Napoleon and his collaborators : the making of a dictatorship Isser Woloch New York : W.W. Norton, c 2001 Hardcover. 1st ed. and printing. xv, 281 p. : ill. ; 25 cm. Includes bibliographical references and index. Clean, tight and strong binding with clean dust jacket. No highlighting, underlining or marginalia in text. VG/VG
The Eighteenth Brumaire, November 9, 1799: with France in political and economic turmoil, a group of disaffected politicians enlisted the talented general Napoleon Bonaparte to lead a coup d’etat and establish “confidence from below, authority from above.”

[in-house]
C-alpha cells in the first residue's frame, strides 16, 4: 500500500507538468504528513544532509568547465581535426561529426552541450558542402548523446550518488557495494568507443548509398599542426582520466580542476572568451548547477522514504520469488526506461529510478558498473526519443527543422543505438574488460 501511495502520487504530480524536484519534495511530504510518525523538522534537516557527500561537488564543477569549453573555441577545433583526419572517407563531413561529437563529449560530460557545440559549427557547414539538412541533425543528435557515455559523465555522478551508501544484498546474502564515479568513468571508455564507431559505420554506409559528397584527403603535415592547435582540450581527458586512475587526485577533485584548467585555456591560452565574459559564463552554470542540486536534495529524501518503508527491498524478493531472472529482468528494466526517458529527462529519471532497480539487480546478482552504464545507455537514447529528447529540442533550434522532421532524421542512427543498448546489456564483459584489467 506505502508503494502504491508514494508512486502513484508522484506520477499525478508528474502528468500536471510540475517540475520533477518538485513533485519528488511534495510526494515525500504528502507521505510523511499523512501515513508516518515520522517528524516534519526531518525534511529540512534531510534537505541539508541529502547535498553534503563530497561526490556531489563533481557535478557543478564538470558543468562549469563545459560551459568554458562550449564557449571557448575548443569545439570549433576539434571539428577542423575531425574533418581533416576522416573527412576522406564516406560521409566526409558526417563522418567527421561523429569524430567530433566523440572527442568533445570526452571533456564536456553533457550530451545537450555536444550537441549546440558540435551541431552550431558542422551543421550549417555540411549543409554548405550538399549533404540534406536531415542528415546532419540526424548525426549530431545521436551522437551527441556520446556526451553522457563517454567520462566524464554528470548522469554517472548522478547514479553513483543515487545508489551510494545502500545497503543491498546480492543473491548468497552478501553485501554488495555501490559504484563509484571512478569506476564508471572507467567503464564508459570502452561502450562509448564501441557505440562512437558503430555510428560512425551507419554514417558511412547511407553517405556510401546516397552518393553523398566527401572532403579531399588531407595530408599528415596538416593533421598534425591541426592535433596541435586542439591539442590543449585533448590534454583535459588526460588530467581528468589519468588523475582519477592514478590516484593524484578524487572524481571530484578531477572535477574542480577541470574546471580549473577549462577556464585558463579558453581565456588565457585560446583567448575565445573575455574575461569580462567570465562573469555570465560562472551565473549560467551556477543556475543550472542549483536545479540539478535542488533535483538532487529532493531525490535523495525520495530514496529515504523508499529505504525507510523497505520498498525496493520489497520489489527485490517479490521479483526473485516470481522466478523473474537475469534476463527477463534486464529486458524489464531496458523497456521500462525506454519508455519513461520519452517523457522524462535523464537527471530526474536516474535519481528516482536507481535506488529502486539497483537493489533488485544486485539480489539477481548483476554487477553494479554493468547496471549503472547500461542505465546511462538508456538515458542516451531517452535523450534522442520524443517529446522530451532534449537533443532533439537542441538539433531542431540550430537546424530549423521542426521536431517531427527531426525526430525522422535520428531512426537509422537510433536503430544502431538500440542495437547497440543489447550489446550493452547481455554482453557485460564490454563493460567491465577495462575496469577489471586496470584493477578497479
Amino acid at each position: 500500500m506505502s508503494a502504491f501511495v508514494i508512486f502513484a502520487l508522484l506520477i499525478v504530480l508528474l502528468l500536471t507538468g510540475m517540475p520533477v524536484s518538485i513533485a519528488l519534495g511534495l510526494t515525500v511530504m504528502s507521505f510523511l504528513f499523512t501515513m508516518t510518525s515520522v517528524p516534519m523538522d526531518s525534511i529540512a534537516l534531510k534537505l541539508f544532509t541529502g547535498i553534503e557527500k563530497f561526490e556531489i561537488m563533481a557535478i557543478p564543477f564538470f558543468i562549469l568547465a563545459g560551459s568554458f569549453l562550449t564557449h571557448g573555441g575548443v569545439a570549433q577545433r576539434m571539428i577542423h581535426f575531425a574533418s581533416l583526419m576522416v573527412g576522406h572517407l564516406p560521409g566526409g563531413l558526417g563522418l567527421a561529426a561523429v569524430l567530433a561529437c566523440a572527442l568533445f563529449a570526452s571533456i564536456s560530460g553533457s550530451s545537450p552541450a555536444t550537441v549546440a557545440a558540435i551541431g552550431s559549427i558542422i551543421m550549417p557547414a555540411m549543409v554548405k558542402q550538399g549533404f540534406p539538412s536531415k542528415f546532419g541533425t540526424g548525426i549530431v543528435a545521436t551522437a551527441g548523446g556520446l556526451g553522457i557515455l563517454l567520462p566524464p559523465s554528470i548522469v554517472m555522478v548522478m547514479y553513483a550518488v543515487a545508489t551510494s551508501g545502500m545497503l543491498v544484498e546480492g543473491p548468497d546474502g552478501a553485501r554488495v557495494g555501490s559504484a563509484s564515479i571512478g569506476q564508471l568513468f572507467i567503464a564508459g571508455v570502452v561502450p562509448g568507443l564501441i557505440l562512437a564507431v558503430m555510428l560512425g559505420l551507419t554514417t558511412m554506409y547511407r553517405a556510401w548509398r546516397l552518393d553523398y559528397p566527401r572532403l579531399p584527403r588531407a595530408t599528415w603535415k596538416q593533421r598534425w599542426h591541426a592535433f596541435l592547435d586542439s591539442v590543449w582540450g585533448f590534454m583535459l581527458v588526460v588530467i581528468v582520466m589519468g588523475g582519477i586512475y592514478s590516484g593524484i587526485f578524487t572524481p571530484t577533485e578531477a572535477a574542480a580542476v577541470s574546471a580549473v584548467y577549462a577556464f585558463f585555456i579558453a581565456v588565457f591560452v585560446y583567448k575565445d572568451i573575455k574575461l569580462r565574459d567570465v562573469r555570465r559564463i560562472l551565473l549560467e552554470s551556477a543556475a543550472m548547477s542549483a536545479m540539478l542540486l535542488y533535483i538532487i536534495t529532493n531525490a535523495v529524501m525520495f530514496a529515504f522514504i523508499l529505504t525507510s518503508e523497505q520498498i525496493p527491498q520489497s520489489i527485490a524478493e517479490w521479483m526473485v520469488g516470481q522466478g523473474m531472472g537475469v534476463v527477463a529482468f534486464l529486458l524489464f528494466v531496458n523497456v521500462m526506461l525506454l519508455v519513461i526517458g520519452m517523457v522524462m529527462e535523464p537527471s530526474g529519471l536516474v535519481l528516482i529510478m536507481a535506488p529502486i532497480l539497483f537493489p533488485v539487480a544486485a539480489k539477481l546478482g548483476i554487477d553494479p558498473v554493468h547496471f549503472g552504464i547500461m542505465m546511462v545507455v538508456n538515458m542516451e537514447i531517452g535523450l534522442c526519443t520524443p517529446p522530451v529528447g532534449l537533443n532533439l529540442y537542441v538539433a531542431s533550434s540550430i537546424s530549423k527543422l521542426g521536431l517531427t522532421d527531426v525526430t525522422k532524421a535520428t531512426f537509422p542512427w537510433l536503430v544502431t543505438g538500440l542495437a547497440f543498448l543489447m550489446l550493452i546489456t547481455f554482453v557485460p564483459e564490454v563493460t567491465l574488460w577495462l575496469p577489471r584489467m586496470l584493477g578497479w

This is the story of how Napoleon managed his ascent from general of the Republic and first consul to dictator and conqueror of Europe. Napoleon did not vault into the imperial throne but moved toward dictatorship gradually; each assertion of new power came gilded with a veneer of legality and a rhetoric of commitment to the ideals of 1789.
In this fashion Napoleon not only gained the upper hand over his partners of Brumaire but also retained their loyalty and services going forward. Far from shunting aside those collaborators, he put them to use in ways that satisfied their most emphatic needs: political security, material self-interest, social status, and the opportunity for all the privledges of high public office.